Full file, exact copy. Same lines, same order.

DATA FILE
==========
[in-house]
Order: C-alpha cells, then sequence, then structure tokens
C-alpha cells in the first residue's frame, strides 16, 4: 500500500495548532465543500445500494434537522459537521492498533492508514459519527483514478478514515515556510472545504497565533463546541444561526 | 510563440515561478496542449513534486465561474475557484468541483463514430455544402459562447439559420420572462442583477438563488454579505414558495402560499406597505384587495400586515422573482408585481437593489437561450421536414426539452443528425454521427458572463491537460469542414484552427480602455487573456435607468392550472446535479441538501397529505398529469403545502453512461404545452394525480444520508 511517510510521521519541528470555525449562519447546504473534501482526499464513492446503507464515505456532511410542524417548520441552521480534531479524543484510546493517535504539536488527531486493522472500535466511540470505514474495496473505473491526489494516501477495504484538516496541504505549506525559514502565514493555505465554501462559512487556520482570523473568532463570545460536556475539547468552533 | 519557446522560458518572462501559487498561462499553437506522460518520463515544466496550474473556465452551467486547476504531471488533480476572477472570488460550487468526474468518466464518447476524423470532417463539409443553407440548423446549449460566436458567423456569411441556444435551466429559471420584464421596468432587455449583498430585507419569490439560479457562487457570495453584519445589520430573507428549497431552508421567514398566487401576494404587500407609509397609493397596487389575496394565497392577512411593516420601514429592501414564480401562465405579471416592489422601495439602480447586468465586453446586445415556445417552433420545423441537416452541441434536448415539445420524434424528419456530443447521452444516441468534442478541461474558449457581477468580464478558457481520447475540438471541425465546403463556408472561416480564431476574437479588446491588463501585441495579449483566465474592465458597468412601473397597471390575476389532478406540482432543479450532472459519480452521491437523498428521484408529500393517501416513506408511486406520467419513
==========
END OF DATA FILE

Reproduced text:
[in-house]
Order: C-alpha cells, then sequence, then structure tokens
C-alpha cells in the first residue's frame, strides 16, 4: 500500500495548532465543500445500494434537522459537521492498533492508514459519527483514478478514515515556510472545504497565533463546541444561526 | 510563440515561478496542449513534486465561474475557484468541483463514430455544402459562447439559420420572462442583477438563488454579505414558495402560499406597505384587495400586515422573482408585481437593489437561450421536414426539452443528425454521427458572463491537460469542414484552427480602455487573456435607468392550472446535479441538501397529505398529469403545502453512461404545452394525480444520508 511517510510521521519541528470555525449562519447546504473534501482526499464513492446503507464515505456532511410542524417548520441552521480534531479524543484510546493517535504539536488527531486493522472500535466511540470505514474495496473505473491526489494516501477495504484538516496541504505549506525559514502565514493555505465554501462559512487556520482570523473568532463570545460536556475539547468552533 | 519557446522560458518572462501559487498561462499553437506522460518520463515544466496550474473556465452551467486547476504531471488533480476572477472570488460550487468526474468518466464518447476524423470532417463539409443553407440548423446549449460566436458567423456569411441556444435551466429559471420584464421596468432587455449583498430585507419569490439560479457562487457570495453584519445589520430573507428549497431552508421567514398566487401576494404587500407609509397609493397596487389575496394565497392577512411593516420601514429592501414564480401562465405579471416592489422601495439602480447586468465586453446586445415556445417552433420545423441537416452541441434536448415539445420524434424528419456530443447521452444516441468534442478541461474558449457581477468580464478558457481520447475540438471541425465546403463556408472561416480564431476574437479588446491588463501585441495579449483566465474592465458597468412601473397597471390575476389532478406540482432543479450532472459519480452521491437523498428521484408529500393517501416513506408511486406520467419513